Caulkins Legislation to Provide Patients Better Access to their Own Medical Records

State Representative Dan Caulkins (R-Decatur) has introduced his first bill of 2023 to protect Illinois residents by ensuring continuity of care and transparency in their health records. The bill is a response to concerns raised by Garrett Discovery, a digital forensic firm with a Healthcare Forensics division, who reported that patients are often unaware that their records have been changed, even after the date of care.

“After some research, I found that some Healthcare Providers are putting limitations in their medical record system to filter out alterations so that the patient never knows and sometimes this is done by those that are not practicing medicine,” said Rep. Caulkins. “The Cures Act did not address healthcare facilities altering records and failing to notify patients of those alterations. This bill aims to protect Illinois residents from this bad practice and improve patient access to their own medical records.”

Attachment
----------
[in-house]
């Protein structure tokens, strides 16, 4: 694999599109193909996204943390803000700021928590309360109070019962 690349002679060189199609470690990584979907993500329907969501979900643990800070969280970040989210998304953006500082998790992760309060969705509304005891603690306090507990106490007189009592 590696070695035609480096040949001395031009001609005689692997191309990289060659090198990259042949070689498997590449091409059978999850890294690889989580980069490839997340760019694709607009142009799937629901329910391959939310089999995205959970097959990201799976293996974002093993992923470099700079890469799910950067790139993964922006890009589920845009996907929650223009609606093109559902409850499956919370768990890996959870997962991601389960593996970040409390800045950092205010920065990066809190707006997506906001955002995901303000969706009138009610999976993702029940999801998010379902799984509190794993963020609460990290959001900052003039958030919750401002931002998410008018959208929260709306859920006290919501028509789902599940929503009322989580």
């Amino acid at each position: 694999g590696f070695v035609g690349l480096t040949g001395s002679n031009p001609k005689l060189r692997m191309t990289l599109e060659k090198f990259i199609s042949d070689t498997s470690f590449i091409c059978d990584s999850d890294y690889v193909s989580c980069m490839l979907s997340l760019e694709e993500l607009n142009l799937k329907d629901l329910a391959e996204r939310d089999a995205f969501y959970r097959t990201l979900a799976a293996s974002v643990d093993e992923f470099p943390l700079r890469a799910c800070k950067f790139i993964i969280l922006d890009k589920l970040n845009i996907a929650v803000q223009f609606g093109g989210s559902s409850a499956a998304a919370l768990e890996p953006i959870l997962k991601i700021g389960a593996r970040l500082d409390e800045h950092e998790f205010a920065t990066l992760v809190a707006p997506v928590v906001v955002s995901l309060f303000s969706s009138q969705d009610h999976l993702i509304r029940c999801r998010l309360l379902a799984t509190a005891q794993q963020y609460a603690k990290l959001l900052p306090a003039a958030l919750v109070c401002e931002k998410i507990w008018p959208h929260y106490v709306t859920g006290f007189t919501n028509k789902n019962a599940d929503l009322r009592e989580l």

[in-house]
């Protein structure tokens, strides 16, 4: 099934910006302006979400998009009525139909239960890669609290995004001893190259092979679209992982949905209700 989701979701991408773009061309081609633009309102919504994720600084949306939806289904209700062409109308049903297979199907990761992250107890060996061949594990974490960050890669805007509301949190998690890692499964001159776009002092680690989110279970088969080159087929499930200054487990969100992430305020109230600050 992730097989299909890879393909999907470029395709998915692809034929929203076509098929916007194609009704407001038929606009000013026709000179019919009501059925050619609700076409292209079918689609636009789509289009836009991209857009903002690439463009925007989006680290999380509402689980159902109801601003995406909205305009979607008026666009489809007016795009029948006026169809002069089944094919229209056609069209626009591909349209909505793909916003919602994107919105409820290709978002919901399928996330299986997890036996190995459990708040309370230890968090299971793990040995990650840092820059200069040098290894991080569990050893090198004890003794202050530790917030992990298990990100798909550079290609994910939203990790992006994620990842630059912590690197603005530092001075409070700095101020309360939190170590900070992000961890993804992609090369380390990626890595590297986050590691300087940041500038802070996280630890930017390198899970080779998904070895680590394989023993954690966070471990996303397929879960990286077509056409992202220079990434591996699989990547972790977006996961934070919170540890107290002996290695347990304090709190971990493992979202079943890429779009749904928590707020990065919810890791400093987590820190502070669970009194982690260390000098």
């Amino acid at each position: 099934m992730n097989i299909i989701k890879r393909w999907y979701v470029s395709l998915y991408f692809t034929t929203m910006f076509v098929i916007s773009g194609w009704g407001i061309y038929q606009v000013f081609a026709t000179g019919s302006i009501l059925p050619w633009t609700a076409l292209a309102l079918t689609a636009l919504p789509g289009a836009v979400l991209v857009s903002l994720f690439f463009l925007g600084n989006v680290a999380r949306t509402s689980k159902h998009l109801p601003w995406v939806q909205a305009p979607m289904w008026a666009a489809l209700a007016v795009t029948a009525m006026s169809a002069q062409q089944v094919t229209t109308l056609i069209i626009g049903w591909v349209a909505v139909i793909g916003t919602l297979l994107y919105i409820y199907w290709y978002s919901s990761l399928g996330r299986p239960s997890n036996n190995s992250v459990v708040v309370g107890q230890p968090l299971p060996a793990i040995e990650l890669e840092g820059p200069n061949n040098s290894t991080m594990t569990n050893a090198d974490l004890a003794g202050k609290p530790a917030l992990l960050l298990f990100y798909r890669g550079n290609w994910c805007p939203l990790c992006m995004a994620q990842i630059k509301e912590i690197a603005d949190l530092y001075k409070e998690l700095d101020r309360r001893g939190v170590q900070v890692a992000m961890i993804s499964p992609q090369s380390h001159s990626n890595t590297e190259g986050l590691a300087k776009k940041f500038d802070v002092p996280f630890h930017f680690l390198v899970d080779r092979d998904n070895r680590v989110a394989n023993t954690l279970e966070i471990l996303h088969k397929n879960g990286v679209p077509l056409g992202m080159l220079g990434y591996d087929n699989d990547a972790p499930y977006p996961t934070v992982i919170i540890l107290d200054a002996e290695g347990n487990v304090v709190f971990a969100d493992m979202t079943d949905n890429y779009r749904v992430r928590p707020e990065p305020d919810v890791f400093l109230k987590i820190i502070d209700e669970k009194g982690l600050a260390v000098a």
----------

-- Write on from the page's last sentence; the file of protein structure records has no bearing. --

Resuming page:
The bill (HB 1137) sponsored by Rep. Caulkins addresses several key issues, including:

  1. Ensuring that accurate records are provided to patients
  2. Allowing patients to know if their records have been altered after the date of care, and for what reason
  3. Providing the legal system with stronger tools to punish those who alter records to cover up bad healthcare
  4. Requiring the release of audit trails and logs the show who accessed and altered a record and the substantive changes for accountability

Advocacy groups such as the Family Justice Resource Center have highlighted the importance of this issue, stating that they have encountered numerous cases in which hospitals violate HIPAA and HITECH by refusing to release records that show changes to a child’s medical records. By refusing to release records in a timely manner, hospitals make it difficult for parents to seek justice for their children.

Last year, the Illinois courts heard the Prieto v Rush University Medical Center case, a highly contested case where the plaintiff sought the full patient record and audit trail. After three years of litigation, it was finally revealed that the record had been altered and audit data was lost. This case has resonated throughout the medical community, and Illinois must be proactive in addressing this issue.

The 21st Century Cures Act, passed in 2016, directed the Department of Health and Human Services Office of National Coordinator to create a process for the public to report claims of possible information blocking by healthcare providers. Since 2016 thousands of complaints have been lodged that healthcare providers were restricting access to patient records.